After a series of denials, retractions and admissions, the Nigerian Army has stated that its men actually shot at protesters at the Lekki toll gate.
Brig. Gen. Musa Etsu-Ndagi, Commander, 9 Brigade of the Nigerian Army who represented the Army on the Lagos State Judicial Panel of Inquiry, set up to investigate the shooting of #EndSARS protesters at the Lekki Toll Gate on October 20, insisted that his men did not kill any of the protesters.
Brig. Gen. Etsu-Ndagi who is one of the top four military officers listed as witnesses of the Nigerian Army before the Panel, gave his evidence on oath filed at the panel’s registry on Friday, November 6.
The other Army officers who are listed as witnesses on the panel include the Commander of 81 Military Intelligence Brigade, Victoria Island, Lagos, Brig. Gen. Ahmed Taiwo; the Chief of Staff, 81 Division, Nigerian Army, Lagos, Brig. Gen. Nsikak Edet; and the Commander, 81 Division Garrison, Brig. Gen. Francis Omata.
Etsu Ndagi explained that it was the governor of Lagos State, Babajide Sanwo-Olu, who called to inform him that the leader of the team, Lt. Col. Bello was “shooting at the Lekki Toll Gate where #EndSARS protesters were gathered.”
Etsu-Ndagi said he immediately put a call to Lt. Col. Bello, who, incidentally, is the Commanding Officer, 65 Battalion, Bonny Camp, Victoria Island, and that he (Bello) told him he only fired blank ammunition into the air to disperse the protesters.
Etsu-Ndagi and the other Nigerian Army top brass, however, insisted that soldiers never shot directly at the protesters, neither was anyone killed at the Toll Gate on the night of October 20.
The Army officers strongly denied using live ammunition on the #EndSARS protesters, adding that soldiers did not take away any dead body as allegedly reported in some media outlets.
Brig. Gen. Omata and Lt. Col. Bello told the panel that by the time they arrived at the Toll Gate, the protest had turned violent and they had to fire blank bullets into the air to disperse the crowd which had become restive.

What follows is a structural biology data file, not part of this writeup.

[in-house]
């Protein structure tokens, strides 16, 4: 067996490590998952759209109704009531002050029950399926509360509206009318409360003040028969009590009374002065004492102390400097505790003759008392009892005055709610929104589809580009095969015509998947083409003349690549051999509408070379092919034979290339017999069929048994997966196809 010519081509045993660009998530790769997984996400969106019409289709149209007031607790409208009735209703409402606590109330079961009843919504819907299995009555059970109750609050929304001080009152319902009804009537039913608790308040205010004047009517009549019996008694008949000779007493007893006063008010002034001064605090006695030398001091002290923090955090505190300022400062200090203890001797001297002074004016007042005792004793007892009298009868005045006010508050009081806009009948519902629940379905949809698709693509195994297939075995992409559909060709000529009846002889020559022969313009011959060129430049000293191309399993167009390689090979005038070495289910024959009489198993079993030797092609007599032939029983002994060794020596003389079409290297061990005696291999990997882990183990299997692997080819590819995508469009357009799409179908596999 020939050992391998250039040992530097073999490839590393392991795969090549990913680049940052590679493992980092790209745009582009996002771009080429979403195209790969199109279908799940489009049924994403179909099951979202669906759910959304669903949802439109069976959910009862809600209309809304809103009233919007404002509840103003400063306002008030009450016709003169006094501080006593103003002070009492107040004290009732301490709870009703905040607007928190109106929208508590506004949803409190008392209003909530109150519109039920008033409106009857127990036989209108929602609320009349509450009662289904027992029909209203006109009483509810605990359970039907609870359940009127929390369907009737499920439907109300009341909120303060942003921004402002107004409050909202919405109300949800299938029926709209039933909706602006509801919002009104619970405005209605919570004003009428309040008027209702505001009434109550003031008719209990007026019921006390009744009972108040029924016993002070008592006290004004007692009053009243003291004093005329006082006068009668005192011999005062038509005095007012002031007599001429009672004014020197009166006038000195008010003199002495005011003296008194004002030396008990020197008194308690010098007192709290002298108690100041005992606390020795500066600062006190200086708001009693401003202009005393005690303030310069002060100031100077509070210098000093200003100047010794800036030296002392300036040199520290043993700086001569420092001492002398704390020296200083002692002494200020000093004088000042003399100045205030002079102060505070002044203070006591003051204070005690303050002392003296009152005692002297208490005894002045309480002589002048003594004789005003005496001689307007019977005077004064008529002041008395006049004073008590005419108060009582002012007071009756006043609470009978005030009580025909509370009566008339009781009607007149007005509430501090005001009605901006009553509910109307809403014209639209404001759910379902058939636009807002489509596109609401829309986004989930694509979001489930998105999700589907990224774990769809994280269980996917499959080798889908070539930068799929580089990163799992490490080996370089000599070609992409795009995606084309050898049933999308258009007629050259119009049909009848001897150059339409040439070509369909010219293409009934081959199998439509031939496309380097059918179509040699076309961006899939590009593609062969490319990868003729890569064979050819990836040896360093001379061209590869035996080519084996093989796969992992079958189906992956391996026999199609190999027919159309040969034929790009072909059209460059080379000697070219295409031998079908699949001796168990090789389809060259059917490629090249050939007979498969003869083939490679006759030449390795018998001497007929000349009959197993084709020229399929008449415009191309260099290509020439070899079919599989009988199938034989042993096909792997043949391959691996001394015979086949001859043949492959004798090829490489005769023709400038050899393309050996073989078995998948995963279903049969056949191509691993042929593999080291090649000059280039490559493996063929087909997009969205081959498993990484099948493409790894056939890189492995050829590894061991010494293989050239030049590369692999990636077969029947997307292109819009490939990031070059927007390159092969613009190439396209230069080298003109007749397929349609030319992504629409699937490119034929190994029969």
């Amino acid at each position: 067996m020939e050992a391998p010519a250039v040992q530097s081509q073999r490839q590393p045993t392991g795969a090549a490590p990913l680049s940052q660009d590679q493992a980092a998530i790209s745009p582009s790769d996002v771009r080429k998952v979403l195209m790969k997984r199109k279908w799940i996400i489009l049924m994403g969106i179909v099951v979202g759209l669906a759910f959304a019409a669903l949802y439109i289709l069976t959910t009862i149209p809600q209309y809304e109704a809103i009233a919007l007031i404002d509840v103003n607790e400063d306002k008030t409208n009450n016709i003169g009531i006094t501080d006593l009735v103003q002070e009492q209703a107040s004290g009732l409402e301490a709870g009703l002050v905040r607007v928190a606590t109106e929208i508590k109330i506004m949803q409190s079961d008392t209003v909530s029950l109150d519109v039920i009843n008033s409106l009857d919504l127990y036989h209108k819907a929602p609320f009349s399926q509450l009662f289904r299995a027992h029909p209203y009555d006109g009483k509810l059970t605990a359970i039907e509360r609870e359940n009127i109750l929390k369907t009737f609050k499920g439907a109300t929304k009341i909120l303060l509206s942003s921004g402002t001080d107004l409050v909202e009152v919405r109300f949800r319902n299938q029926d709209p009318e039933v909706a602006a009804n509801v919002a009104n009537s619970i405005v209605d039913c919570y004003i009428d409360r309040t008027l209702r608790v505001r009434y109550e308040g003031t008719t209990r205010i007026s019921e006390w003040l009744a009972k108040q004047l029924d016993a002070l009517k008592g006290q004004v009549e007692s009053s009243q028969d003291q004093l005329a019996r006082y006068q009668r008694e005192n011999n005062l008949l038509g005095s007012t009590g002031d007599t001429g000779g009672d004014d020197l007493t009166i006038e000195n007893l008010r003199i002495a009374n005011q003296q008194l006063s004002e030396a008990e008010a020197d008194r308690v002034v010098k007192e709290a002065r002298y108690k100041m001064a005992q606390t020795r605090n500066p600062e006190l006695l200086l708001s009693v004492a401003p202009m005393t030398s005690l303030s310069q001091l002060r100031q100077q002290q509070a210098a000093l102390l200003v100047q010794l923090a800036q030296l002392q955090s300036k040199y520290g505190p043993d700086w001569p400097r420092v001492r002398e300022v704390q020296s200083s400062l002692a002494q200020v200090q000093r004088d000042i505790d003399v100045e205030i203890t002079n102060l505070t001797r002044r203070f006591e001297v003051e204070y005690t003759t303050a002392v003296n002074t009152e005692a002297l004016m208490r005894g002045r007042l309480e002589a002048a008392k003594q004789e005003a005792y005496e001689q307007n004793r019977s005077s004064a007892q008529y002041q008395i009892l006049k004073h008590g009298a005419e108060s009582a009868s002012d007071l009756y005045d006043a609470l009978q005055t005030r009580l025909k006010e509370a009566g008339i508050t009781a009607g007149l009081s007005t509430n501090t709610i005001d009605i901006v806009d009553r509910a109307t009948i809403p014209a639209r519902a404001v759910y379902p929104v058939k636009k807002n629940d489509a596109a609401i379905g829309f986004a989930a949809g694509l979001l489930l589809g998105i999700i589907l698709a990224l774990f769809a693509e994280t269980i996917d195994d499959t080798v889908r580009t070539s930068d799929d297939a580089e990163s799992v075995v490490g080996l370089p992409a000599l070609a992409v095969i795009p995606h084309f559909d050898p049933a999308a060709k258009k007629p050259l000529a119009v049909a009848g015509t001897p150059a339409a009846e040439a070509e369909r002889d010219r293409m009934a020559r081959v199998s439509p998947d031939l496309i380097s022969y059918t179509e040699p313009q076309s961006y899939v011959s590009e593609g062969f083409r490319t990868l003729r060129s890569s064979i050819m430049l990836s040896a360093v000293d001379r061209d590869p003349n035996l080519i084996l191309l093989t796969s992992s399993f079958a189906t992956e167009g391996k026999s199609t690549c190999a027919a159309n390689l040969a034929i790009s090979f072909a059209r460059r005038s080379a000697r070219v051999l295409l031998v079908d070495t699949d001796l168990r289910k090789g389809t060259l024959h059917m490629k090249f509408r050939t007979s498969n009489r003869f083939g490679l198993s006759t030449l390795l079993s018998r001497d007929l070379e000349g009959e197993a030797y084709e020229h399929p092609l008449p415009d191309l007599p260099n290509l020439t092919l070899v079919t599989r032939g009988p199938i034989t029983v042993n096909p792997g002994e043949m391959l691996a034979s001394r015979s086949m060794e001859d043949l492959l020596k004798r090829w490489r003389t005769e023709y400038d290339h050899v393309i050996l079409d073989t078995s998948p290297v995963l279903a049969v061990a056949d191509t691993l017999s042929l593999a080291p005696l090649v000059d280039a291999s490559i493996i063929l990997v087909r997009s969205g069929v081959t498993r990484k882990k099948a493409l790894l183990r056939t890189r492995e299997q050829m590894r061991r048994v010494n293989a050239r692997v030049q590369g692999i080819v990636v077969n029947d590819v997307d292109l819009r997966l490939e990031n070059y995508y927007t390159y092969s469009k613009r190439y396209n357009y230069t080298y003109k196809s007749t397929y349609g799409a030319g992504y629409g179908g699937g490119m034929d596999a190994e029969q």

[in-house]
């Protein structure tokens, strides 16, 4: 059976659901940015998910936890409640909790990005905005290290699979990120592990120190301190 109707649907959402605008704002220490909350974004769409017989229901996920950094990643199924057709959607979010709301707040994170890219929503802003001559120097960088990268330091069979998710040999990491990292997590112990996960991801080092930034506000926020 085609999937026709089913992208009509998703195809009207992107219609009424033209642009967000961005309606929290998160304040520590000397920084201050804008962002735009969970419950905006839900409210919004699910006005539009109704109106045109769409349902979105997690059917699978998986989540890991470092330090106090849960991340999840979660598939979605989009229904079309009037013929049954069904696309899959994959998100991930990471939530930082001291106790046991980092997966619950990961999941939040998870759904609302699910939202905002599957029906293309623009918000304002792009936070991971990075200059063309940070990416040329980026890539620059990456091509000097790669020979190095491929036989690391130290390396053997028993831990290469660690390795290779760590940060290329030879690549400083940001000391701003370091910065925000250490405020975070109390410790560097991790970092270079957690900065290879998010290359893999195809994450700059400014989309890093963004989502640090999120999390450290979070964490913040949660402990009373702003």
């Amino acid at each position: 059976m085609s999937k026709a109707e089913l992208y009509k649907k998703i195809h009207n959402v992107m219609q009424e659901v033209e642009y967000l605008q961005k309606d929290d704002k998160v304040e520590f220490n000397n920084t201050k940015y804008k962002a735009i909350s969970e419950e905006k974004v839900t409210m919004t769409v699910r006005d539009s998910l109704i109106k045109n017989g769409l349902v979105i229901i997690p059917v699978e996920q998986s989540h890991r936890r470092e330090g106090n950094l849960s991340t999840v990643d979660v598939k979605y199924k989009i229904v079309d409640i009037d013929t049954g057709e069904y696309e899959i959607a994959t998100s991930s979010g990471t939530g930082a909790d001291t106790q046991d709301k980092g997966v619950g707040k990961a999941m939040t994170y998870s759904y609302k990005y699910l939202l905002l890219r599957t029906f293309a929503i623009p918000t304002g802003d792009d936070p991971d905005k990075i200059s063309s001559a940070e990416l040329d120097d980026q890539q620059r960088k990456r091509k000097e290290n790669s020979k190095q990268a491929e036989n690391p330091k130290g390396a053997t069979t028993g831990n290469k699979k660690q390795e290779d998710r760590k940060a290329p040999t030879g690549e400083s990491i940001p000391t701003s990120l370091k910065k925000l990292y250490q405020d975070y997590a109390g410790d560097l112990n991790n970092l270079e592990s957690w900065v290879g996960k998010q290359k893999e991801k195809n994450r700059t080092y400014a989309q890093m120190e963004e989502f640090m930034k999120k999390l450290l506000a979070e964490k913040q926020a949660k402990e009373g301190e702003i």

They added that on arrival at the Toll Gate, the soldiers were pelted with stones and broken bottles and to control them and disperse the crowd, they had to fire blank bullets into the air.
“On arrival at the Toll Gate at about 7.30pm, I met a rowdy situation. I also met the Commanding Officer, 65 Battalion, Lt. Col. Bello, who briefed me on the situation. He briefed me that he met a hostile crowd, hoodlums mixed with the protesters, who were chanting and throwing stones at them.
“I was able to disperse the crowd by firing blank ammunition into the air. At this point, stones and sticks were being thrown at us. Then I moved to a safe area and briefed General Officer Commanding 81 Division, Maj. Gen. Godwin Ahamefuna Umelo, by phone.
“The GOC directed me to pacify the hostile crowd and move the troops back to base. However, the crowd still continued chanting #EndSARS. I then instructed the troops to withdraw to base,” Brig. Gen Omata said.
Bello who also gave his account of the incident said:
“On getting to the Toll Gate, I persuaded the crowd to go home and observe the 24-hours curfew declared by the state government. But surprisingly, the hoodlums continued throwing stones, bottles and other dangerous objects at us and were burning tyres.
I again fired some blank ammunition upward to scare the hoodlums away. But some protesters who were still at the Toll Gate sitting down quietly were given water and drinks by me while pleading with them to go home.”
Bello also insisted that at no time did his men fire directly at the protesters.
“We did not fire at the protesters. Blank ammunition were fired upward to scare the hoodlums from the crowd. Nobody was shot dead at the Lekki Toll Gate; there was no massacre as claimed.
“The claim that the military took away dead bodies was not true. The protesters were happy to see us as indicated in some of the video clips of 20th October 2020.”
This came after the Army had initially denied ever being at the toll gate, as it tagged initial reports that soldier shot at protesters fake news.
The Army later admitted being at the toll gate but denied shooting at the protesters, even as it stated that the state governor had requested for soldiers to enforce a curfew imposed on the state.